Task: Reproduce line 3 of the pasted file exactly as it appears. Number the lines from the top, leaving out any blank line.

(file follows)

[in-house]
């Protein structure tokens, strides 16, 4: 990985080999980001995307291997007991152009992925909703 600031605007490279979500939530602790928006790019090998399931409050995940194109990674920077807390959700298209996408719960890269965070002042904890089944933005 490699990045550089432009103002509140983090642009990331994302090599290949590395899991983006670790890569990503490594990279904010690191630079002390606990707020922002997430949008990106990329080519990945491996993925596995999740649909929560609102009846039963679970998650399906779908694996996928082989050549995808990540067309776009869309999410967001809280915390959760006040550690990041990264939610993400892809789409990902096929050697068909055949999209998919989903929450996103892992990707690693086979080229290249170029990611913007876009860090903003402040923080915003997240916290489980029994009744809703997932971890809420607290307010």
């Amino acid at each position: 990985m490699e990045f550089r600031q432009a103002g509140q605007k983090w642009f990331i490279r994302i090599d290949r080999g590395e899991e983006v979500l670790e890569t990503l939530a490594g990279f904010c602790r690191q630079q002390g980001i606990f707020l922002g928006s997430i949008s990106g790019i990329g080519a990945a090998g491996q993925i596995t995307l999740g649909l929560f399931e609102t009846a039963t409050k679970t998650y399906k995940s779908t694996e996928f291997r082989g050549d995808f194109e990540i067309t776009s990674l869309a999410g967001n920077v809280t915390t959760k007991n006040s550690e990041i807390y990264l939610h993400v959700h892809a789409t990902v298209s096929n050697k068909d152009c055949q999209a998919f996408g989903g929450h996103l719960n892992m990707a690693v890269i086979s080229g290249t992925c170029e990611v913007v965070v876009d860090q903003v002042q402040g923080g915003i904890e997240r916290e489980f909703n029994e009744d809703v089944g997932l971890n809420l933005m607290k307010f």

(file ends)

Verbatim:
């Amino acid at each position: 990985m490699e990045f550089r600031q432009a103002g509140q605007k983090w642009f990331i490279r994302i090599d290949r080999g590395e899991e983006v979500l670790e890569t990503l939530a490594g990279f904010c602790r690191q630079q002390g980001i606990f707020l922002g928006s997430i949008s990106g790019i990329g080519a990945a090998g491996q993925i596995t995307l999740g649909l929560f399931e609102t009846a039963t409050k679970t998650y399906k995940s779908t694996e996928f291997r082989g050549d995808f194109e990540i067309t776009s990674l869309a999410g967001n920077v809280t915390t959760k007991n006040s550690e990041i807390y990264l939610h993400v959700h892809a789409t990902v298209s096929n050697k068909d152009c055949q999209a998919f996408g989903g929450h996103l719960n892992m990707a690693v890269i086979s080229g290249t992925c170029e990611v913007v965070v876009d860090q903003v002042q402040g923080g915003i904890e997240r916290e489980f909703n029994e009744d809703v089944g997932l971890n809420l933005m607290k307010f």